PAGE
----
EDITORIAL: Warming centers a step in the right direction

This week, southwest Michigan experienced record-breaking temperatures and wind chills that closed schools, businesses and government offices. For some, the cold simply served as an opportunity to stay indoors and cuddle up with a good book and a cup of hot cocoa. However, for our communities’ most vulnerable, the cold was a life or death situation.

Because of this, warming centers opened up across the region this week to help provide for those individuals. In Niles, Michiana Heating and Air Conditioning, UltraCamp and the Niles Salvation Army served as warming stations to help keep residents without adequate access to heat warm throughout the cold snap. In Dowagiac, city leaders opened the historic train depot as a small shelter for those known to sleep on the streets.

The community lauded the move to open these centers, and Michiana Heating and Air Conditioning even made national news. Indeed, the warming centers were an asset to our communities and likely saved lives.

However, once the cold lifts this weekend and the warming centers close, there will still be those who need help and a place to go.

Though numbers of homeless individuals in our communities are fewer than in other areas of the nation, our homeless are still three times as likely to die prematurely than the general population, according to National Health Care for the Homeless Council. They still need food and places to stay.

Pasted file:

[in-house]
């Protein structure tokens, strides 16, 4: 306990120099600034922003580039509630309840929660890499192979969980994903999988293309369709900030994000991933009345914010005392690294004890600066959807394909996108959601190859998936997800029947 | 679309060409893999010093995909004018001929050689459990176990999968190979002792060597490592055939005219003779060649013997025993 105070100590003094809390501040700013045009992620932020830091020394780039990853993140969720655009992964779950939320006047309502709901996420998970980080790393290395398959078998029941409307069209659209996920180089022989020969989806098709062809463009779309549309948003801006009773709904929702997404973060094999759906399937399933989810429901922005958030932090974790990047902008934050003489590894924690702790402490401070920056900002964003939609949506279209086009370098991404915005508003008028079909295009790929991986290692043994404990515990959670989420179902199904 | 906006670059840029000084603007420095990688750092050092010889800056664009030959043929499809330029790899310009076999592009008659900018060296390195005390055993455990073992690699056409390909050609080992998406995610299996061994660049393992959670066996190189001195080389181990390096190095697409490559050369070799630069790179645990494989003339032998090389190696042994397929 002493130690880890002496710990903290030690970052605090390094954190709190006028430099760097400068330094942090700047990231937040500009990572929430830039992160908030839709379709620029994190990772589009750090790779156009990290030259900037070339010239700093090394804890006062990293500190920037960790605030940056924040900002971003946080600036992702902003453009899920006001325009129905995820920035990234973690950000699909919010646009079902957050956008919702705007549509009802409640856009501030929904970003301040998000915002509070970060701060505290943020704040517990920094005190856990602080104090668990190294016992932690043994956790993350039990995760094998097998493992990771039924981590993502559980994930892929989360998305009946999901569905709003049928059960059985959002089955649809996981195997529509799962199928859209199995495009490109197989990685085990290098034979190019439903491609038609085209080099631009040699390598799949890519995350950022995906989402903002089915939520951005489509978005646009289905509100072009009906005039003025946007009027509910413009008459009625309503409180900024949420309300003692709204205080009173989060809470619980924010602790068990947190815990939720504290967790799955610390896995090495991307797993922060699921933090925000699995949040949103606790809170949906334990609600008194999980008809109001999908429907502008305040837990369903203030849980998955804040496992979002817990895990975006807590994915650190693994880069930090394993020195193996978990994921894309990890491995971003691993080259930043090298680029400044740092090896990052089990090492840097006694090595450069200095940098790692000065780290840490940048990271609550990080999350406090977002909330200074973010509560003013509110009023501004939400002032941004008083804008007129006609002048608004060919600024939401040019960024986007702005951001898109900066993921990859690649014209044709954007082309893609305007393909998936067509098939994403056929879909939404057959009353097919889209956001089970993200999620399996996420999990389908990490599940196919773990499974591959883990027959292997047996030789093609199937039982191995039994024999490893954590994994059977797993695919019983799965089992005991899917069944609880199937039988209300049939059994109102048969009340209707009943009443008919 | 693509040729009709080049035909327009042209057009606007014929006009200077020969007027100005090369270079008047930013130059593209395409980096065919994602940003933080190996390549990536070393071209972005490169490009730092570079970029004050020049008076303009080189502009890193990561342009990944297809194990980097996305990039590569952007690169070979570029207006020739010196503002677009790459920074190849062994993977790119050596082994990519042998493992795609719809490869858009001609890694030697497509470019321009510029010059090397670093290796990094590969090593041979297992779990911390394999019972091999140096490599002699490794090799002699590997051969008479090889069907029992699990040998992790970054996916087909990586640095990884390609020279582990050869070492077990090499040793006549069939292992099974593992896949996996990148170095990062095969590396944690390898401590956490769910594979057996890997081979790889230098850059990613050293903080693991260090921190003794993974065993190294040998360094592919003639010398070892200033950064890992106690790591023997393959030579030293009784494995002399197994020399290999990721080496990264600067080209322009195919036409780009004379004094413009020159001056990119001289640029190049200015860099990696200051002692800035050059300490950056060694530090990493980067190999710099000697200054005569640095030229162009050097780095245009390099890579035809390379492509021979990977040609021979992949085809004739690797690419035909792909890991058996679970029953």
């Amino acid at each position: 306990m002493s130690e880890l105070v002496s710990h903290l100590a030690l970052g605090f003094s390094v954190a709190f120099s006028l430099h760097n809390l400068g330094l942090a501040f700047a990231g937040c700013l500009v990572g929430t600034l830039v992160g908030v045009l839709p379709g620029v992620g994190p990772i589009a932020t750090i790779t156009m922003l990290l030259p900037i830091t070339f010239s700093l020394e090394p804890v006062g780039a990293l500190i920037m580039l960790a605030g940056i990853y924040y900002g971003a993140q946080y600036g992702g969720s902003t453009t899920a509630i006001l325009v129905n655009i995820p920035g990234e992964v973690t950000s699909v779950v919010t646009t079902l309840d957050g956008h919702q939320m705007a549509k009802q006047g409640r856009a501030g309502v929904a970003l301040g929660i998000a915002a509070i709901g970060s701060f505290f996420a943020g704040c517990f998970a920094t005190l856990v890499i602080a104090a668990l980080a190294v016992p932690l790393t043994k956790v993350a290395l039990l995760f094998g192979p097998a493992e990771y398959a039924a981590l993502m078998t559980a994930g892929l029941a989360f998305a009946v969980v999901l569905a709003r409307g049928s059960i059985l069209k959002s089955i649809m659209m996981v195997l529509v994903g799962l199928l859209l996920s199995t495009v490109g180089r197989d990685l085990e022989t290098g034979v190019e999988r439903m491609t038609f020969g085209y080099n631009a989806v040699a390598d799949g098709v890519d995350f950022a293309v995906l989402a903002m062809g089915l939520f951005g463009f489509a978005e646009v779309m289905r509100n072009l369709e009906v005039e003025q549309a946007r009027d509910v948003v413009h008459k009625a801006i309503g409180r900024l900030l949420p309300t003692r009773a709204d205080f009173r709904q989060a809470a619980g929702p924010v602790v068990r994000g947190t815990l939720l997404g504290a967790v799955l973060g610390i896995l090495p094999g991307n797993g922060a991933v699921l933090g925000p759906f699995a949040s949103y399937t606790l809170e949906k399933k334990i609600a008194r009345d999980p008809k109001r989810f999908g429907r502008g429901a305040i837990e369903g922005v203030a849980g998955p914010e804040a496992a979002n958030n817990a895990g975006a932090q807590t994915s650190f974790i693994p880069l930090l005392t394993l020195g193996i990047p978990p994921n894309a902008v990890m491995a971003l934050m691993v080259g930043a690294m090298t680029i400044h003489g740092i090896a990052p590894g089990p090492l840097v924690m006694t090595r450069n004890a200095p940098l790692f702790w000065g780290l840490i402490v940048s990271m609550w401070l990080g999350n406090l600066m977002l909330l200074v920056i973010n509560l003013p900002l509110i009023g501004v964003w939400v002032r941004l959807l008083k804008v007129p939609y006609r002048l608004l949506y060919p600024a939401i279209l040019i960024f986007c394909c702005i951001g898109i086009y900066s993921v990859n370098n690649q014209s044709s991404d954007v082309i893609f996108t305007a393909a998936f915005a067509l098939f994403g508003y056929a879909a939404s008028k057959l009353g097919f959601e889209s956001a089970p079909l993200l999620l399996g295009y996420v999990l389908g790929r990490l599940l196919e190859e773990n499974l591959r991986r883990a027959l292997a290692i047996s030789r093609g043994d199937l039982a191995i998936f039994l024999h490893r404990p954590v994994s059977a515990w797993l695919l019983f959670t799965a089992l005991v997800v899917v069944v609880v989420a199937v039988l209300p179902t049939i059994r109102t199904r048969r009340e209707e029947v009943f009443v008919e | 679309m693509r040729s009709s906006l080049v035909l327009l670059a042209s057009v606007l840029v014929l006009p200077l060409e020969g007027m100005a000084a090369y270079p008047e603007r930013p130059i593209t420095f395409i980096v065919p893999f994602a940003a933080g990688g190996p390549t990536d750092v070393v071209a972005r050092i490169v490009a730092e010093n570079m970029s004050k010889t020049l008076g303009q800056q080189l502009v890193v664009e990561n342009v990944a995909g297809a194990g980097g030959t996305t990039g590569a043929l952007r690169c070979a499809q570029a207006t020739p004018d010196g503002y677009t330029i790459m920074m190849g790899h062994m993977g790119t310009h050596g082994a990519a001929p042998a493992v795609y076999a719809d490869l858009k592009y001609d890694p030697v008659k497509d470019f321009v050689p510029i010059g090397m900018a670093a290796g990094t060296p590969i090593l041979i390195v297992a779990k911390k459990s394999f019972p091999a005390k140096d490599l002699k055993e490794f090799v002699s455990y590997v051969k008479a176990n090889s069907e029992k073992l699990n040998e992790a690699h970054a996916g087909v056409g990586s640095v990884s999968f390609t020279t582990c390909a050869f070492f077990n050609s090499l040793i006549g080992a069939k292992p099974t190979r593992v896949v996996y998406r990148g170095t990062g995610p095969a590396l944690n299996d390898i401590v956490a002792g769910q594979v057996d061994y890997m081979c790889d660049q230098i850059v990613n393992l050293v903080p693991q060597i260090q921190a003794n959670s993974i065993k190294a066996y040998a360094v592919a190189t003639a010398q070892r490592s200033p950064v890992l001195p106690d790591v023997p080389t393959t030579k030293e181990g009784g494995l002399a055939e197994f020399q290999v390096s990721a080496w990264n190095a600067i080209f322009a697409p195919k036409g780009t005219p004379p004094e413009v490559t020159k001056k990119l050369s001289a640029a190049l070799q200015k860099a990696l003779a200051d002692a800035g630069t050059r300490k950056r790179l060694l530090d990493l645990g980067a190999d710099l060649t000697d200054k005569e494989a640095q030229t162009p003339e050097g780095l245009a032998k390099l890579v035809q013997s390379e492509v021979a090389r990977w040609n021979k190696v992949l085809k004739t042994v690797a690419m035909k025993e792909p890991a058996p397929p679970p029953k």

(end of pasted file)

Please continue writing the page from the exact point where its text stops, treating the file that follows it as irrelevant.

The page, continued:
At Leader Publications, we understand that homelessness is a complex issue with no clear answers. We understand that local governments operate on limited resources and that addressing homelessness likely requires more resources than we have. However, we also know that when we come together, there is nothing we can’t do.

In our communities, we have seen the community come together again and again to help those in need. Right now, we need to see our communities come together and keep up the momentum that the warming centers started. Local residents, churches and nonprofit organizations need to come together to address the issue of homelessness. We have already begun to see this happen in Dowagiac with a committee started last month to brainstorm ways to help the homeless within city limits. But now, we need to follow through. We know that when the whole community works together, we can take care of our most vulnerable residents.

Opinions expressed are those of general manager Ambrosia Neldon, sports editor Scott Novak, and reporters Kelsey Hammon, Sarah Culton and Adam Droscha.

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